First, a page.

We can demonstrate respect for survivors of SGBV by taking seriously the concerns and priorities of those who support them, often at great personal risk. Regions where SGBV occurs frequently and with impunity are also regions where CBOs face threats or silencing by governments and militaries. Better understanding the challenges CBOs face with different justice mechanisms allows us to move away from individual experience and instead to analyse systemic and structural barriers to achieving justice. By amplifying the perspective of justice workers, we demonstrate a respect for their expertise which in turn signals a commitment to working collaboratively to address gendered violence.
CBOs working on SGBV are, after all, also waiting for some semblance of justice for the survivors they support. The participants in our justice survey were able to identify important problems with the international criminal justice system, such as the remoteness of proceedings and the lack of contextual specificity, that made that justice more difficult to obtain. They also raised issues within local justice mechanisms, such corruption and social status, that they saw as protecting perpetrators.
Pieces within a complex landscape
In considering methods and ethics in research, it is important to recognise that academic research and the work of CBOs exist within hierarchical and politically complex environments. CBOs are tasked with navigating a political climate in which funding is tied to a politics of representation that demands certain stories and constructions of gendered violence.
Women and girls are often an afterthought when stories of war and conflict are crafted, and their inclusion is frequently little more than a way to demonstrate the scale of atrocity or the dire straits of victims. In a global context where attention spans are limited, and the 24-hour news cycle dominates, claiming space, funding, and political attention for the needs of survivors is a challenge. Justice workers are political actors both at local and international levels, tasked with drawing attention to the needs of survivors and telling their stories in a way that garners support and ‘buy-in’. How organisations present the needs of survivors to policy makers, I-NGOs, and international research projects thus tells us more than what survivors need. Their presentation is a window onto the needs and concerns that justice workers think are most important to present to an international audience.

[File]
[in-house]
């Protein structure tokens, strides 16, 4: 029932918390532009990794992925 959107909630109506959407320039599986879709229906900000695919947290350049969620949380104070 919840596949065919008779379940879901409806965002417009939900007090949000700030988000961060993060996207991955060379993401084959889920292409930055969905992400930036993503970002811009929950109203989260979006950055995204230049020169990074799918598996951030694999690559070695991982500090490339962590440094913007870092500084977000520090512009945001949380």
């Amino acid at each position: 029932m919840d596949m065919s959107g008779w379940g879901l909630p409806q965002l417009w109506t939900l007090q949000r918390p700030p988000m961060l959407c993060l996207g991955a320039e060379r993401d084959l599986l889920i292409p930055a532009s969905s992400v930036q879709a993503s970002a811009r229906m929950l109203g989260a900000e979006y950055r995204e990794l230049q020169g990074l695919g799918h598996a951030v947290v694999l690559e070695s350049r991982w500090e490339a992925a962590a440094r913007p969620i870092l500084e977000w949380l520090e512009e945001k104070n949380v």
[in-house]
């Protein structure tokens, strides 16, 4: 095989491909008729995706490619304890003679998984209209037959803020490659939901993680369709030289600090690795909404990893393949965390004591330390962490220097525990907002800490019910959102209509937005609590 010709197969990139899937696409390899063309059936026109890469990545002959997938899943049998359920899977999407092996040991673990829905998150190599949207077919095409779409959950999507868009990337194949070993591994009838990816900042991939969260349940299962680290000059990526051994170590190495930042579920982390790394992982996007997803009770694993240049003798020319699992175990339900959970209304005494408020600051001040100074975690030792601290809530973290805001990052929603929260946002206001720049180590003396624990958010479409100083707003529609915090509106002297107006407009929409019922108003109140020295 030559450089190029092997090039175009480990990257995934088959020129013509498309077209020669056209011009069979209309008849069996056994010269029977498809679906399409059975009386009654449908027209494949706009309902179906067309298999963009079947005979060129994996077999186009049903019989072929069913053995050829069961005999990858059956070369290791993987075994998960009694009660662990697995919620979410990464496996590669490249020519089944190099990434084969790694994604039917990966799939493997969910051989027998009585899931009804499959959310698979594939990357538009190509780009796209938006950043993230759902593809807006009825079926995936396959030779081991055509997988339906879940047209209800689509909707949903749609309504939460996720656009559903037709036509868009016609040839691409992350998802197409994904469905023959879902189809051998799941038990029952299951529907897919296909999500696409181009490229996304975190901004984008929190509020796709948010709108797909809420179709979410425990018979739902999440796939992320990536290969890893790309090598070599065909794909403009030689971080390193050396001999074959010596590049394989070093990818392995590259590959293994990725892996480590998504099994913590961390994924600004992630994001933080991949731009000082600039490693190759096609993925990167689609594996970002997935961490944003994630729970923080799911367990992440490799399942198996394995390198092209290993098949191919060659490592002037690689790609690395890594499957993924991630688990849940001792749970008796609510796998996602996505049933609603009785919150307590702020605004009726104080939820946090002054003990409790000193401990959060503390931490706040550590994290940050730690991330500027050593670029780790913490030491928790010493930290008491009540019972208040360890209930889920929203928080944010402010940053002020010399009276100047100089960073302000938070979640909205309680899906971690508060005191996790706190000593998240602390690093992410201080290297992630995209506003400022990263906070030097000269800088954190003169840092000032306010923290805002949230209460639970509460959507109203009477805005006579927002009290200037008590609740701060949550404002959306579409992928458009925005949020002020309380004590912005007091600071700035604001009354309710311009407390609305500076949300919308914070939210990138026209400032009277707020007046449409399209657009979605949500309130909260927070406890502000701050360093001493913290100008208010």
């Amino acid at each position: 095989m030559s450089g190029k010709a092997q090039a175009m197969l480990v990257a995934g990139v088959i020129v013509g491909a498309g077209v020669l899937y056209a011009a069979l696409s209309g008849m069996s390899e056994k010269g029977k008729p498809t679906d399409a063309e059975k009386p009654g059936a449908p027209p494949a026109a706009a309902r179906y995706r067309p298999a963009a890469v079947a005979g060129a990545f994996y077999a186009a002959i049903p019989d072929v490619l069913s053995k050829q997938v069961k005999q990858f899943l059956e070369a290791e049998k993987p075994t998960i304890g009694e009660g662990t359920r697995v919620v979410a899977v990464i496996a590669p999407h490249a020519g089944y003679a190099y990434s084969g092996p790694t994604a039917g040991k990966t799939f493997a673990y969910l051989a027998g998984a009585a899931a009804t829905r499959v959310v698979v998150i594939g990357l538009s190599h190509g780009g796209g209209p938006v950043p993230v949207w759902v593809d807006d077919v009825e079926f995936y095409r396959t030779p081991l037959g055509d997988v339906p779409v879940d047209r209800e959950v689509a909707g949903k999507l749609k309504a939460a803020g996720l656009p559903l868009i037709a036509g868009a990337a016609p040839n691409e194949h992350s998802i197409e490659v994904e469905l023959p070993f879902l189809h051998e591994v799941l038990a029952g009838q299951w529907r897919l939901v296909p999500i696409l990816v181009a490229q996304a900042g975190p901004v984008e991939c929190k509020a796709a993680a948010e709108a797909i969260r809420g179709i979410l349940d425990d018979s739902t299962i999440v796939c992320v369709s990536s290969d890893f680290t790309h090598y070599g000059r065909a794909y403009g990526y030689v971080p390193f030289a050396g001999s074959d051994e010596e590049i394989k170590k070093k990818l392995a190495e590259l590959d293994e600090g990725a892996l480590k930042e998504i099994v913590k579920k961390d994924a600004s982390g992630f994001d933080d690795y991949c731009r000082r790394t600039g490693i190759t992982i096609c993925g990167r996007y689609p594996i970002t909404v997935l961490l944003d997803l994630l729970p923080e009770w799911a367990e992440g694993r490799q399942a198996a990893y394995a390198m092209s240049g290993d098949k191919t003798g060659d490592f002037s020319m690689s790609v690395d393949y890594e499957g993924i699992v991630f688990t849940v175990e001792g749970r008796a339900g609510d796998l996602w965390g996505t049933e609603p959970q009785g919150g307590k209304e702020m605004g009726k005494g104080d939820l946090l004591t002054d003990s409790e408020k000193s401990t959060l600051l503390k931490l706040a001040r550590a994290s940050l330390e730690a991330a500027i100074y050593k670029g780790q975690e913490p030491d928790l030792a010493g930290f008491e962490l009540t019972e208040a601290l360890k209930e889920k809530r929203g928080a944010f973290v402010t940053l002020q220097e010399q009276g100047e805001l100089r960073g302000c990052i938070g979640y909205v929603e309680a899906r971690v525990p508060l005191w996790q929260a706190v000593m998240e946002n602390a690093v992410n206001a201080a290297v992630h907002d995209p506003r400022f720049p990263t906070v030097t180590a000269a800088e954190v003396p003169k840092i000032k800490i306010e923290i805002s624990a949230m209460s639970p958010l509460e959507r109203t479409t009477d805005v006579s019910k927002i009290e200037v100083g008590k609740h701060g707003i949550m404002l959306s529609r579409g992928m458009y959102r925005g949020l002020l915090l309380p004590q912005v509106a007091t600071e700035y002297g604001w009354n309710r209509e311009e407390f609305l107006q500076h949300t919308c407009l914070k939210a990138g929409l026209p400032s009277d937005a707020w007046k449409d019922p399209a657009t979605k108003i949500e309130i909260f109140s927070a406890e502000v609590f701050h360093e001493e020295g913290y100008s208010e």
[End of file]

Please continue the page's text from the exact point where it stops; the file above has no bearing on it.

The opportunities arising from such research are two-fold. At one level, we can learn a great deal about complex and nuanced conceptions of justice and unmet justice needs. At a second level, we can learn about the strategic priorities for CBOs as they attempt to navigate international research and advocacy networks in order to draw attention to the people they seek to support.
In reflecting on the ethical implications of the methods we as researchers choose to employ in our work, it becomes apparent that no choice we make is neutral. Nor should it be. The decisions about whom we talk to, when and where, and how we analyse and disseminate these results are all political actions with implications far beyond our individual projects and careers. For these reasons, conversations about methodological concerns are crucial for understanding different perspectives on conducting ethical research. These conversations, like our research itself, must include as many diverse voices as possible.